Counterfeit goods detection about to get harder

A new report from the EU law enforcement agency Europol warns that the tracking of fake goods is about to become a lot more difficult.

The report, Exploring Tomorrow’s Organised Crime, predicts a decline in “traditional hierarchical criminal groups and networks” and an expansion of “a virtual criminal underground” made up of individual criminal entrepreneurs.

One factor behind the shift is innovation in transportation and logistics, which will  allow criminals to increasingly commit crime anonymously over the Internet and without the need for their physical presence.  It also points to ‘personal fabrication’ using 3D printers.  In many cases, the production of fake goods will take place closer to the point of delivery, often in so-called ‘fab shops’ or at home.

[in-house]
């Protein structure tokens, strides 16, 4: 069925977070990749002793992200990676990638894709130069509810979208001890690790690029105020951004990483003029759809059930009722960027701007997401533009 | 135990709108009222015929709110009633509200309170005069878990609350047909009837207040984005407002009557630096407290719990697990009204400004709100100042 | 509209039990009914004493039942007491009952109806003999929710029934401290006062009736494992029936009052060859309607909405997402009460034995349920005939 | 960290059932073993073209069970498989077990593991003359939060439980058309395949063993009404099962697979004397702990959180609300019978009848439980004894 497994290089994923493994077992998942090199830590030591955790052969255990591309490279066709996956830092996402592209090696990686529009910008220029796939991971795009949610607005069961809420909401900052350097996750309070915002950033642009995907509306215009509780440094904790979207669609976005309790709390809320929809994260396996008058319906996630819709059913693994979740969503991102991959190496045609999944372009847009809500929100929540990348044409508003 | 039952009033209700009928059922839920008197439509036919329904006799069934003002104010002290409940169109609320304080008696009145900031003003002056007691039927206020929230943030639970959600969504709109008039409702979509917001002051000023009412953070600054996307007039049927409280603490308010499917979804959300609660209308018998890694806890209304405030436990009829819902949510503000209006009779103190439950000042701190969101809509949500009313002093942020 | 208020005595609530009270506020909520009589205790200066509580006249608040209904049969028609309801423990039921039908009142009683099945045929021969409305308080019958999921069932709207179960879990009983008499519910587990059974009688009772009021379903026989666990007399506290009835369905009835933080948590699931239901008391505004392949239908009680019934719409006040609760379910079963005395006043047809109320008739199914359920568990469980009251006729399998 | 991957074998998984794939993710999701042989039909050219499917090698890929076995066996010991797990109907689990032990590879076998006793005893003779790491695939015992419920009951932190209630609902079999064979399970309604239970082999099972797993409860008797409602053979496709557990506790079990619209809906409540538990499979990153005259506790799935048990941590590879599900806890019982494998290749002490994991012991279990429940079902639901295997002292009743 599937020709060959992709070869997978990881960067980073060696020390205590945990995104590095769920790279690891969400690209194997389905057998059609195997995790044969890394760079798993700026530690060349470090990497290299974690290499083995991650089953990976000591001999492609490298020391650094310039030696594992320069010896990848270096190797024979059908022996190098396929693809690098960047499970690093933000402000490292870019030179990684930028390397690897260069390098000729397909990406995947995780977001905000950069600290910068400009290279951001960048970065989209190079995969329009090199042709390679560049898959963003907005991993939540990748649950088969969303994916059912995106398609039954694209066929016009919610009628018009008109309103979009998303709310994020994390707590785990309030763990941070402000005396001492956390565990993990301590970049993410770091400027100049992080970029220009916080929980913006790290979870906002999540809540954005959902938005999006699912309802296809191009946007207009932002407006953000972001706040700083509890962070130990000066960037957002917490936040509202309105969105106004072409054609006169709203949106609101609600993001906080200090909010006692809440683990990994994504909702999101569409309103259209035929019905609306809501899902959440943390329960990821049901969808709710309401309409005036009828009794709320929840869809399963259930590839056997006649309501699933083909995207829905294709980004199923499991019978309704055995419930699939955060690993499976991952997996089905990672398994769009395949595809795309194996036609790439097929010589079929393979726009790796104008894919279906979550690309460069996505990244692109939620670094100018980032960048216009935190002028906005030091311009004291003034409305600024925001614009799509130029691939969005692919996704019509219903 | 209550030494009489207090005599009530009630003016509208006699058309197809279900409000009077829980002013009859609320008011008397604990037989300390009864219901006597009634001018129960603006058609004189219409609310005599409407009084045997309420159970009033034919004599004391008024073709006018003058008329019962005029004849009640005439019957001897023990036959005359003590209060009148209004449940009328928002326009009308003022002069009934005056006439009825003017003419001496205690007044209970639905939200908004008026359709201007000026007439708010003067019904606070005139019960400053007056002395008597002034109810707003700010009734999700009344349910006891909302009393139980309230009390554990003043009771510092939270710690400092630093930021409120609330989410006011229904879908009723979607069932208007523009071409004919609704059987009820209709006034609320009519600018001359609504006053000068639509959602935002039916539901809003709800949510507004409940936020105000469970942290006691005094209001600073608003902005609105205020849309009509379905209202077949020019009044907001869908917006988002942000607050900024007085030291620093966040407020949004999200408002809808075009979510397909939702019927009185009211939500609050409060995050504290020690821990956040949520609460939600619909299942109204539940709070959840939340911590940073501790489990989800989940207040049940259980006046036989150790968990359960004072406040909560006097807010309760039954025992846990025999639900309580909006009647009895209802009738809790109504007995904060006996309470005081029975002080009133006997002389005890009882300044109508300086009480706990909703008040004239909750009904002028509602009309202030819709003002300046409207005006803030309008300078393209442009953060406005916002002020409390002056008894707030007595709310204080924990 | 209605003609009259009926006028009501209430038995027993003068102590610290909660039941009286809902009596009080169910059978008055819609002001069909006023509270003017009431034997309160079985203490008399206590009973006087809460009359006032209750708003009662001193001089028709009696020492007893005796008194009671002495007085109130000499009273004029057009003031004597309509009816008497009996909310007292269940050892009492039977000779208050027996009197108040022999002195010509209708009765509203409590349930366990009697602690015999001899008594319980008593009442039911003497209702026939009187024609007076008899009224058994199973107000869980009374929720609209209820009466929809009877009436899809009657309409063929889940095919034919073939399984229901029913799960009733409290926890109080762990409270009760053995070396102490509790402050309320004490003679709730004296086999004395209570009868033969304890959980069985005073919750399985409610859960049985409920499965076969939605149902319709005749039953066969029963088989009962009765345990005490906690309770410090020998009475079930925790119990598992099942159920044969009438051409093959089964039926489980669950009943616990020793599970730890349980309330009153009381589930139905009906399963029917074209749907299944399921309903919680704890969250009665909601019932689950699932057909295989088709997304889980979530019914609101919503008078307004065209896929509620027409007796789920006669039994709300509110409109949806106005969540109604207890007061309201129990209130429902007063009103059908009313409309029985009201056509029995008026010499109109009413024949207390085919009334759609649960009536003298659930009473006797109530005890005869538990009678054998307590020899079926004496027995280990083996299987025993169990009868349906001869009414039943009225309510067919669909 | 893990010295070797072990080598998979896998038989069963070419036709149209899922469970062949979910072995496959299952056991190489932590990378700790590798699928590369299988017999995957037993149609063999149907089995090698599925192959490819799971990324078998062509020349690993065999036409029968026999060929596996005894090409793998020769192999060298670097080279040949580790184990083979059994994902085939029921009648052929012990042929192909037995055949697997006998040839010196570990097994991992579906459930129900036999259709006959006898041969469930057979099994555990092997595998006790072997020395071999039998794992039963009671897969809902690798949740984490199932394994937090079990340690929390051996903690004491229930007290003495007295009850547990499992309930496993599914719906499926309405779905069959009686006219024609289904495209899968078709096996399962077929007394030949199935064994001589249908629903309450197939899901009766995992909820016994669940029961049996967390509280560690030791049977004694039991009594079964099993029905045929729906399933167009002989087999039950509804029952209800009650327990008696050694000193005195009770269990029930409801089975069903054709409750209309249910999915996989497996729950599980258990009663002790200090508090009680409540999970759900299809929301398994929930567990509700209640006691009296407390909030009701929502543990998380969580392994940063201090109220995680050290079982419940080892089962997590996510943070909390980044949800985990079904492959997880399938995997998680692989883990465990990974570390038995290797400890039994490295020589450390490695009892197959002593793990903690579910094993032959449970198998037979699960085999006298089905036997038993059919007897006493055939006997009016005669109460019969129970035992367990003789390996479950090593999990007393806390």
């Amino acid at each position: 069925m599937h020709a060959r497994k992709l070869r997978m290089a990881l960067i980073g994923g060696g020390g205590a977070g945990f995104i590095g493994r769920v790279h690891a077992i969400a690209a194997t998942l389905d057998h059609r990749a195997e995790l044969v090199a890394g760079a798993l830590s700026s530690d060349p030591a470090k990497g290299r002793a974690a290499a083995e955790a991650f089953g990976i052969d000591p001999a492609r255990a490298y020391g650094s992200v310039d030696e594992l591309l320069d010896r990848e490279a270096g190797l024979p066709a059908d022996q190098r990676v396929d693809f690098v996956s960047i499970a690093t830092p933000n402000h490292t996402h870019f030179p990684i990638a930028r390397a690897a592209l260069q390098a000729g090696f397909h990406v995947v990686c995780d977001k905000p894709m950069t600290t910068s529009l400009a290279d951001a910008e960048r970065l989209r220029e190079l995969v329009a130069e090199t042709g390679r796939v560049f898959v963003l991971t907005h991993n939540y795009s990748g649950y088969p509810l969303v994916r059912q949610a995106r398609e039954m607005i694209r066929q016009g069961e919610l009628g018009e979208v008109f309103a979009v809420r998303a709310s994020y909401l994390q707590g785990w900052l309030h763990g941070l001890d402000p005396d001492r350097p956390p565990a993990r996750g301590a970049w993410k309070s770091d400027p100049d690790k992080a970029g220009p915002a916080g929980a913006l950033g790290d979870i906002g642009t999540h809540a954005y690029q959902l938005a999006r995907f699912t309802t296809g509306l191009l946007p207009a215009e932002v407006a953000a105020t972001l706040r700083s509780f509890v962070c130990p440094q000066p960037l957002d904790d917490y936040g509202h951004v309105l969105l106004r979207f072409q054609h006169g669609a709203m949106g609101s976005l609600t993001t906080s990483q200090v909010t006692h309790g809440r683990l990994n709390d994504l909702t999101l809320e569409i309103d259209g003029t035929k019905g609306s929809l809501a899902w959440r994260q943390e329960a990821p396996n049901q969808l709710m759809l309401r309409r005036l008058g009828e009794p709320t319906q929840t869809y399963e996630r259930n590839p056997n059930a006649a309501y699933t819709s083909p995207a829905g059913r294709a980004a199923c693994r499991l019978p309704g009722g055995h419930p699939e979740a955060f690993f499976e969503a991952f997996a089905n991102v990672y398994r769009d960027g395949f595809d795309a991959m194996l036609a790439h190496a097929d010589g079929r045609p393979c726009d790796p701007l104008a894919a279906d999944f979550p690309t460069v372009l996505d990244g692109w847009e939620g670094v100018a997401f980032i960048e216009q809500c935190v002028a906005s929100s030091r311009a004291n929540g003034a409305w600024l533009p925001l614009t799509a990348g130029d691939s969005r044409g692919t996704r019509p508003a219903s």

Raw materials for 3D printing will still need to be delivered to the place of fabrication. This could also provide a new revenue stream for criminal organisations via the supply of counterfeit raw materials for 3D printers, as well as counterfeit 3D printers and their components.

One industry identified as a likely target for increased counterfeiting is the health and life sciences sector. An ageing population in the EU expected to lead to a rise in the production and trafficking of counterfeit pharmaceuticals, medical devices, artificial limbs as well as counterfeit vaccines.  Europe’s “obesity epidemic” may also lead to the distribution of more counterfeit slimming pills, diabetes treatments, related devices and heart medications.

The report makes for grim reading for those in the business of fighting illicit trade. The predicted changes won’t occur overnight, but it is clear that manufacturers need to think about how they will react to changing counterfeit patterns before they happen.

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